Just by choosing another motherboard you can save $50 by going Z75 instead of Z77. Even so here's a comparable Z77.

    Azrock z77 pro 4 $119.99 (save $25) -

    You also don't need such a beefy powersupply.

    Antec Neo Eco 620 $69.99 (save $65) -

    Also don't need a watercooler, can use stock heatsink/fan if not overclocking. If you would like to overclock get a good air cooler

    CM Hyper 212+ $29.99 (save $35 to $65) -

    Those are just the big ones. You can save probably $5-$10 on most of the other smaller components just by looking at other reputable brands/products. These savings can also allow a GPU upgrade to say a Radeon 7870, then you get a better rig at the same cost instead of the same rig at less cost.
  5. Just to let you guys know, i understand my homebuild newegg computer has some overkill parts, the purpose of this thread was for the homebuild to match the cyberpowerpc's build for a price of $1082 as closely as possible.
  6. I've had success with two CyberPower PCs but built my most recent one. Tech support is good but hard to understand sometimes.
  7. my brother got a pc built from them, horrible tech support. if a part goes bad, they do not give you a new one they normally give out refurbished ones. some of the parts they even put in your rig are refurbished.
  8. starburst said:
    Just to let you guys know, i understand my homebuild newegg computer has some overkill parts, the purpose of this thread was for the homebuild to match the cyberpowerpc's build for a price of $1082 as closely as possible.

    And we are trying to show you that it can be done and then some. The purpose of a home build is to not be restricted solely to what the manufacturer offers and choose the parts that are right for you while eliminating the overkill that a lot of boutique places offer. Trying to build the same PC of the same exact components in my mind is a) silly and b) a bit shortsighted. They get special deals from manufacturers for featuring their products as well as buying in bulk so naturally they can offer the parts themselves at less cost than you can buy them for at retail. They make money in extras, labor and selling extended warranties, not parts. There's no reason trying to copy their exact parts build when you can build something equivalent or better for the same or less money.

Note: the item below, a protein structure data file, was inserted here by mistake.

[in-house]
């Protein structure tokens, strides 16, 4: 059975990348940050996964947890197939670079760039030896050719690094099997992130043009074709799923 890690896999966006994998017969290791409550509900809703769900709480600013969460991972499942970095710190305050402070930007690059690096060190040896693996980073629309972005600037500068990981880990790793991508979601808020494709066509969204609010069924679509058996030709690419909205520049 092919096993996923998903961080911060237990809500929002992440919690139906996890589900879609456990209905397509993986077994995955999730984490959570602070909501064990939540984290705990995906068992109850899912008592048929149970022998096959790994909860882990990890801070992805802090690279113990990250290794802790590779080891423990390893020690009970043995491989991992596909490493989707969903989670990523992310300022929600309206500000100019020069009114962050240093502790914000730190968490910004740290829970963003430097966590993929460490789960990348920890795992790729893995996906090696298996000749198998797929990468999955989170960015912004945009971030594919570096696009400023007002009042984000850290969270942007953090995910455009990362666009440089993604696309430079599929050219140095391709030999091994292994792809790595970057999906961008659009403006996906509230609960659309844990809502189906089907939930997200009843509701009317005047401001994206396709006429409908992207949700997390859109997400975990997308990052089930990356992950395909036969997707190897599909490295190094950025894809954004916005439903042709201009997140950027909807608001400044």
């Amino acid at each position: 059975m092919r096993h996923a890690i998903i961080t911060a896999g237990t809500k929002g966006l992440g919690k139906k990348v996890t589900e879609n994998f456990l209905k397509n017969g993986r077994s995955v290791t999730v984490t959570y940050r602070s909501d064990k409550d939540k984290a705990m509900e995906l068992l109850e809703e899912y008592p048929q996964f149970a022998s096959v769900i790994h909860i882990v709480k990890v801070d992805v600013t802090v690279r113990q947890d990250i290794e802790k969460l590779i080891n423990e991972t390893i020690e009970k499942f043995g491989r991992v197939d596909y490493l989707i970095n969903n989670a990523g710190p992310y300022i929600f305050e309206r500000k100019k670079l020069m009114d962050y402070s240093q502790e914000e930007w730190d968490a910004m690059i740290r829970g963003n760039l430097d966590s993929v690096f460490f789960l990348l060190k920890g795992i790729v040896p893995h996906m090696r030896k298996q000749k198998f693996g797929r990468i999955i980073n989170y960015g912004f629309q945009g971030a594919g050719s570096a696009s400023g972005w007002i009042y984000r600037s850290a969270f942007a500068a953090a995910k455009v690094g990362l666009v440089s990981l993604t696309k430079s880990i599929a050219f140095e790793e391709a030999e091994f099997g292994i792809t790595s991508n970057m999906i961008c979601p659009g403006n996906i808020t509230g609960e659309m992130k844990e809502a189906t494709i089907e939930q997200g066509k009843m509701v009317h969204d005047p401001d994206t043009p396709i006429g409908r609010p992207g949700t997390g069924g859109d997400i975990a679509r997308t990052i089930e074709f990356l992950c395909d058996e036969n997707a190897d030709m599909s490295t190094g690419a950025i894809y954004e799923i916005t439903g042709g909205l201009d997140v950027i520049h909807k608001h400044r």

Oh and my roommate/best friend ordered a cyberpower PC once out of impulse and it ended up not being the best, especially the watercooler. They aren't low/no maintenance a lot of the time so if you don't have experience with them I would steer clear. So the next time he wanted a new one I had him price up one from them and showed him what I could build a faster system for and needless to say I built his last computer. I built something for almost $400 less that would've eaten the cyberpower PC he mocked up for lunch.